South Bend, Indiana, Mayor Pete Buttigieg surged into third place in the Democratic field in a new Iowa poll, close behind former Vice President Joe Biden and Sen. Elizabeth Warren (Calif.) in the first-in-the-nation caucus state. Biden led the pack with the support of 18 percent of likely Democratic caucus-goers in the Suffolk University/USA Today poll, which was released Monday. Warren trailed just behind him with 17 percent, while Buttigieg received the backing of 13 percent of the respondents. He had just 6 percent in a similar poll in June. Sen. Bernie Sanders (I-Vt.) trailed with 9 percent. Billionaire Tom Steyer, Rep. Tulsi Gabbard (D-Hawaii), Sen. Kamala Harris (D-Calif.), and Sen. Amy Klobuchar (D-Minn.) picked up 3 percent support. Twenty-nine percent remained undecided. [Politico]

5.

Boris Johnson pushes for Brexit vote after latest setback in Parliament

British Prime Minister Boris Johnson is pushing for Parliament to approve his Brexit deal on Tuesday in what he has called a "do or die" moment ahead of Britain's scheduled Oct. 31 departure from the European Union. House of Commons Speaker John Bercow rejected his call for a Monday vote. Bercow said Johnson's Monday request was essentially the same as one Parliament rejected Saturday. "The house should not be continually bombarded with the requirement to consider the same matter over and over and over again," Bercow said. Lawmakers want more time to review the deal Johnson reached with the EU, which hasn't responded to a request for an extension Johnson was legally obliged to make after missing a deadline for winning Parliament's approval. [USA Today, The Washington Post]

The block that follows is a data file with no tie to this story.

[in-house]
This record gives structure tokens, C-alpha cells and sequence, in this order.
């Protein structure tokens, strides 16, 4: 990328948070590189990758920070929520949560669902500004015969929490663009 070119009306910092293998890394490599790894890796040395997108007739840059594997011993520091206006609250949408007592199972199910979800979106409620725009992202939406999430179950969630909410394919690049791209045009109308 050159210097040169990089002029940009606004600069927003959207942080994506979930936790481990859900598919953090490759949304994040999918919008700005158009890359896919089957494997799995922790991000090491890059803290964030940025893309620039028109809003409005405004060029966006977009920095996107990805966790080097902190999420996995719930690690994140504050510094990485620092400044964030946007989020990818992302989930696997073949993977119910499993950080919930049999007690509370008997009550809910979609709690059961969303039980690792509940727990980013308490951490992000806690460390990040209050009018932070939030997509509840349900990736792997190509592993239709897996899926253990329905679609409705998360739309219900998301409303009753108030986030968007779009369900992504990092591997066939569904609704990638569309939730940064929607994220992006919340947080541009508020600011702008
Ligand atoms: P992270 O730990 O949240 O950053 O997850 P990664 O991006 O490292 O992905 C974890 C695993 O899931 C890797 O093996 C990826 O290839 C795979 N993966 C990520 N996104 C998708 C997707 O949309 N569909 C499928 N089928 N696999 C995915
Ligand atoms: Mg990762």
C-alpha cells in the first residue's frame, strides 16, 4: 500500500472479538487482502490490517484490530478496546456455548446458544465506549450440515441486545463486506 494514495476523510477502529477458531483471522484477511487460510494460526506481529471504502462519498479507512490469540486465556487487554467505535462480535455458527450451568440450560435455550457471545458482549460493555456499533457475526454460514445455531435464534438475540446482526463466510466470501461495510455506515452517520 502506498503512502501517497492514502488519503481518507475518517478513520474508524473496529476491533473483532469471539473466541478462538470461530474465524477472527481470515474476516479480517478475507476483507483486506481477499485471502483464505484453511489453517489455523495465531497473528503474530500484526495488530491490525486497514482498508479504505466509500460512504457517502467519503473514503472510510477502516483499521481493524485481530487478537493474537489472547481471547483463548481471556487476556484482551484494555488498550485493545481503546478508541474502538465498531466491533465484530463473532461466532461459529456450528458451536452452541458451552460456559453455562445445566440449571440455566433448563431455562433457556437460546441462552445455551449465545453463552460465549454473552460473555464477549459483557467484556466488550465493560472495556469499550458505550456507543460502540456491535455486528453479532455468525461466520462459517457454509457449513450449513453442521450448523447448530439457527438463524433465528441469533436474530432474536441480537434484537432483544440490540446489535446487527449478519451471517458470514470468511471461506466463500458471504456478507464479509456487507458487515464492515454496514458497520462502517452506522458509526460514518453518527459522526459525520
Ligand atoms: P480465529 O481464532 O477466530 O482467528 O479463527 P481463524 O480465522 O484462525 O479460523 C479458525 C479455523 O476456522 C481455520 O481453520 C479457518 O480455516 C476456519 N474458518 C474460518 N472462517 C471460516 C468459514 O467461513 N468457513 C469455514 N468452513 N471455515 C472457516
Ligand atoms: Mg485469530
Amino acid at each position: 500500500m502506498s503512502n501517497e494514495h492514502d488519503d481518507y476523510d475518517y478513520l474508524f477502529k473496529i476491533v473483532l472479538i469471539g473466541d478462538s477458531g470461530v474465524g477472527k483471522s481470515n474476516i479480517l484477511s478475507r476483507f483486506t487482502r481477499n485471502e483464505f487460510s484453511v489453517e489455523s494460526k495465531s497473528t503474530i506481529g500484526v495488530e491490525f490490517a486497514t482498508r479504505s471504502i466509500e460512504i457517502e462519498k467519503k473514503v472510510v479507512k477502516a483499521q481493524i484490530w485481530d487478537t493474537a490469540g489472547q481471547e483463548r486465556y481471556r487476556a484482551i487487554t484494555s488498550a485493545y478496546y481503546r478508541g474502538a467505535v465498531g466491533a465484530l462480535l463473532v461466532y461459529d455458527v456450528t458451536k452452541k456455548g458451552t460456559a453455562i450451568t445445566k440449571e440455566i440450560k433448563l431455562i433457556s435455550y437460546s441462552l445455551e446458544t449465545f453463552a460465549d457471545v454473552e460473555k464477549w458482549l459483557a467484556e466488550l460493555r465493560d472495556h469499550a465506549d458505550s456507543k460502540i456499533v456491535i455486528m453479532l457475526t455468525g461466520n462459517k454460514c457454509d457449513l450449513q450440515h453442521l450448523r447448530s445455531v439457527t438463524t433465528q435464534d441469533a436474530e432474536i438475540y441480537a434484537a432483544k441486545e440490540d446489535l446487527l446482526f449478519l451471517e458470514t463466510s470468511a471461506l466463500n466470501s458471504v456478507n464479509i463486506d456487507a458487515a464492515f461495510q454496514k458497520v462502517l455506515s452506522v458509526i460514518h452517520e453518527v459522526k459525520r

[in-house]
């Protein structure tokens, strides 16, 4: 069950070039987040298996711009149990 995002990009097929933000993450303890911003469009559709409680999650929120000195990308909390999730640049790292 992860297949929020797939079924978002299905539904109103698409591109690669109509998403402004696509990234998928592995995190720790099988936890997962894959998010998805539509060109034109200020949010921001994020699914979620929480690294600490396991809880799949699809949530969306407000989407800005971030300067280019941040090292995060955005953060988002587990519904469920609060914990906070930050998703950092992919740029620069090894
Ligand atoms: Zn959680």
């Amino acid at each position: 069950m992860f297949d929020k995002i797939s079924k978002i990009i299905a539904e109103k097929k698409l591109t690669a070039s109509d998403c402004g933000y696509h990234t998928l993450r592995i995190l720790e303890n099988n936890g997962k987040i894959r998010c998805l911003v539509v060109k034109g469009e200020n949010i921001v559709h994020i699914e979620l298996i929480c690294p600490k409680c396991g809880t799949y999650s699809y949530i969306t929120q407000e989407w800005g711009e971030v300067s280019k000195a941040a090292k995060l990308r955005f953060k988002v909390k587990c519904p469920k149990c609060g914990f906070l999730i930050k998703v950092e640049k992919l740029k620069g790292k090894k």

6.

Kurds vent anger at Americans withdrawing from northern Syria

Residents of a Kurdish-controlled city threw rocks and potatoes at a caravan of departing U.S. troops, shouting at the military vehicles as they passed on the way to crossing the border from Syria into Iraq. "Like rats, America is running away," one man shouted in a video distributed by the Kurdish news agency. More than 100 U.S. military vehicles left Syrian Kurdish territory as the U.S. withdrew most of the 1,000 U.S. personnel who fought alongside the Kurds against the Islamic State. President Trump decided to pull out the U.S. forces, clearing the way for Turkey to launch an offensive to take control of Kurdish-dominated areas along its border. Turkey considers the Kurdish forces terrorists. Trump reportedly is considering leaving 200 troops to guard oil fields. [The Associated Press, The New York Times]

7.

Drug companies agree to pay $260 million in last-minute opioid settlement